Components of Penis Flaccid --> Erect

1. Circumflex vein
2. Cavernous sinuses
3. tunic albuginea
4. Helicine arteries
5. Cavernous arteries

23

Erectile Difficulties requirements

Persisitent inability, for alteast 3 months, to obtain and maintain sufficient and satisfactory sexual performance
Note: DSM-5: 6 months

24

Relating features to erectile difficulties

1. Prevalance increases with age (paralleled to increased rate of organic illnesses with age)
2. Organic vs Psychogenic
- incident w. failure to become erect --> psychological reaction --> perpetuates erectile loss
3. Chronic illnesses (decreased libido/interest), surgery (interruption of fine vessels), trauma (spinal or pelvic)
4. Midifiable risk factors

25

Chronic Illnesses causing Erectile Dysfunction

1. Systemic (atheroscleorisis, dibatere, CVD, renal/heaptic failure)
2. Neurogenic (alzhiemers, multiple sclerosis)
3. Penille disorder (Peyrones) /Psychiatric (depression + performance anxiety) /Endocrine (hyper/hypothyoidism, hypogonadism, hyperprolativemia)
Note: Peyrones disease --> Trauma/clot/inflammation --> fibrosis to Tunica --> distortion of erect penis --> hard to achieve

26

Surgery and Trauma as causes of Erectile Dysfunction

1. Neurological (spinal cord)
2. Pelvic (injury, surgery, irradiation of pelvic region)
3. Urological (prostatectomy) --> disruption of fine nerves supplying penis --> risk of impotence with prostatic surgery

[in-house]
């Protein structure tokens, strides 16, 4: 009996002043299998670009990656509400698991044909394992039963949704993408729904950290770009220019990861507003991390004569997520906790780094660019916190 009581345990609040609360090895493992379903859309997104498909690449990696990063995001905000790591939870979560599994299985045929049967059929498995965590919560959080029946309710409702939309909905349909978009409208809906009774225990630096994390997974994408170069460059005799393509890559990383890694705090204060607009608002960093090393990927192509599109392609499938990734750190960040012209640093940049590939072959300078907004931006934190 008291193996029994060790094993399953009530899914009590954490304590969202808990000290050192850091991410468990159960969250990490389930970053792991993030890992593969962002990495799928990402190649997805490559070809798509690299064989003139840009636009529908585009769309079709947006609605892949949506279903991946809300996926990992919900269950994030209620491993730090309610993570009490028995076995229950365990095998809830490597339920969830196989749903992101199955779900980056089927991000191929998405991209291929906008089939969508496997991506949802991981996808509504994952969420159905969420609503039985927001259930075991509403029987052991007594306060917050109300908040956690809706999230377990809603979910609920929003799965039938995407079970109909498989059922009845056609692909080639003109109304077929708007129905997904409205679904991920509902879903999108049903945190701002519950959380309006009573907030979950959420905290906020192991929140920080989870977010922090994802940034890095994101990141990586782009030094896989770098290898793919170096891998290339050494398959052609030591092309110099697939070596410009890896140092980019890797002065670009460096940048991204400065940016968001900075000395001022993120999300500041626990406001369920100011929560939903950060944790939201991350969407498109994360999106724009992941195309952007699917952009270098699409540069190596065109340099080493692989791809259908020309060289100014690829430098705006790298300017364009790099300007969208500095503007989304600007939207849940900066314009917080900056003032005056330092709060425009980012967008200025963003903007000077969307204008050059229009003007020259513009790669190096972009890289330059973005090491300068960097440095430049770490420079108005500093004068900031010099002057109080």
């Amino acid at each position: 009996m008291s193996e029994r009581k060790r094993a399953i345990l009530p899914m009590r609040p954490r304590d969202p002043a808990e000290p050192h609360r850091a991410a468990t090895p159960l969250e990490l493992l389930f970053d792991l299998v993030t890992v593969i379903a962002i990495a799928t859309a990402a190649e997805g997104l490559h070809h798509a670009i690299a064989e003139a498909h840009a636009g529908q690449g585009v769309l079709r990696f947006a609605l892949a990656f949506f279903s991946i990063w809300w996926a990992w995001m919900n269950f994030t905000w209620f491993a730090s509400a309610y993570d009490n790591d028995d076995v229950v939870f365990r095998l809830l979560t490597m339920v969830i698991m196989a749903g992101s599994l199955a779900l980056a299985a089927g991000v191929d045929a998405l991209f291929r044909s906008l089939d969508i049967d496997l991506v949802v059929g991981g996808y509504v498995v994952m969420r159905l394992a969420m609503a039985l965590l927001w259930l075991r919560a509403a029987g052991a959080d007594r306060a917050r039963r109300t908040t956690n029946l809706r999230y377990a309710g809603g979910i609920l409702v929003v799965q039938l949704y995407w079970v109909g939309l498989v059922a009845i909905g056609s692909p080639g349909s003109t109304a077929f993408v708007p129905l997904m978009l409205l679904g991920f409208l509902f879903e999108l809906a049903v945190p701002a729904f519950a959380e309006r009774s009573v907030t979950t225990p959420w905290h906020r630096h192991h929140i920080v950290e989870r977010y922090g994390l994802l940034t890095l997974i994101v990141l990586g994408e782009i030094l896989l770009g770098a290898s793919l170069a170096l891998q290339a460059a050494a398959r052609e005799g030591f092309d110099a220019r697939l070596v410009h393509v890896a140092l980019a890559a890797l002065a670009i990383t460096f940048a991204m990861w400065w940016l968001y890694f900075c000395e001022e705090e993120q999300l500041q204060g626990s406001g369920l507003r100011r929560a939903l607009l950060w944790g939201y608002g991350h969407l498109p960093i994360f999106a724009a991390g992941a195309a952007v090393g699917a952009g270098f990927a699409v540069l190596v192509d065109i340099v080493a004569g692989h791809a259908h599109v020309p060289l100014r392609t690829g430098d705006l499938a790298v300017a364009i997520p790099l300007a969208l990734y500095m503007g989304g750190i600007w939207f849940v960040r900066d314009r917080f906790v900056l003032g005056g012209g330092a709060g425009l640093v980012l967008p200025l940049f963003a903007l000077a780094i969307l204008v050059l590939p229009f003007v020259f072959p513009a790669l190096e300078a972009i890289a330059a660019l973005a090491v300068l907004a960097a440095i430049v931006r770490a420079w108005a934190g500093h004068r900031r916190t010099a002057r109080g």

27

Prevalence of Erectile Dysfunction

1. No impotence: 48%
2. Minimal: 17%
3. Moderate: 25%
4. Complete impotence: 10%
Note: changes would have occurred by now, as this study occurred in 1987-69
Additionally: biased results as involved relatively older test patients (40-70 years)
Overall: 52% of men experience some degree of erectile dysfunction

28

Associated of Prevalance of Erectile Dysfunction with age

Overall: Increased probability of ED with age
1. 40 years --> 39% risk of ED
2. 50 years --> 48% risk of ED
3. 60 years --> 57% risk of ED
4. 70 years --> 76% risk of ED

29

Modifiable risk factors which can decrease risk of Erectile dysfunction

1. Alcohol
2. cigarette
3. Drugs (antihypersensitives, anti depressants, hormones, tranquilizers, miscellaneous (NSAIDS, H2RA, cocaine, heroine)

30

Etiology behind Erectile Dysfunction

1. Organic (vasculogenis, neurological, hormonal or cavernosal abnormalities/lesions)
2. Psychogenic (central inhibition of erectile mechanism w/o physical insult) --> typically secondary to original ED occurrence --> continued stress of reoccurrence --> Physchogenic problems

31

What is the common occurance order b/w Organic or Psychogenic problems in relation to Erectile Dysfunction

Psychogenic problems are often Secondary to the actual ED effect --> due to continued worrying of reoccurrence --> psychogenic problems

32

Sexual Performance Anxiety Circle

1. Loss of confidence --> 2. Lack of interest --> 3. Treatment Feedback Loop --> 4. Performance Anxiety
- mindfulness based approaches as a component of treatment
-pro erectile drugs can be like training wheels --> brief dose to get confidence back

33

PDE5 inhibitors

1. Sildenafil (viagra) : generics now cheaper
2. Tadalafil (cialis): not yet off patent
- longer duration of action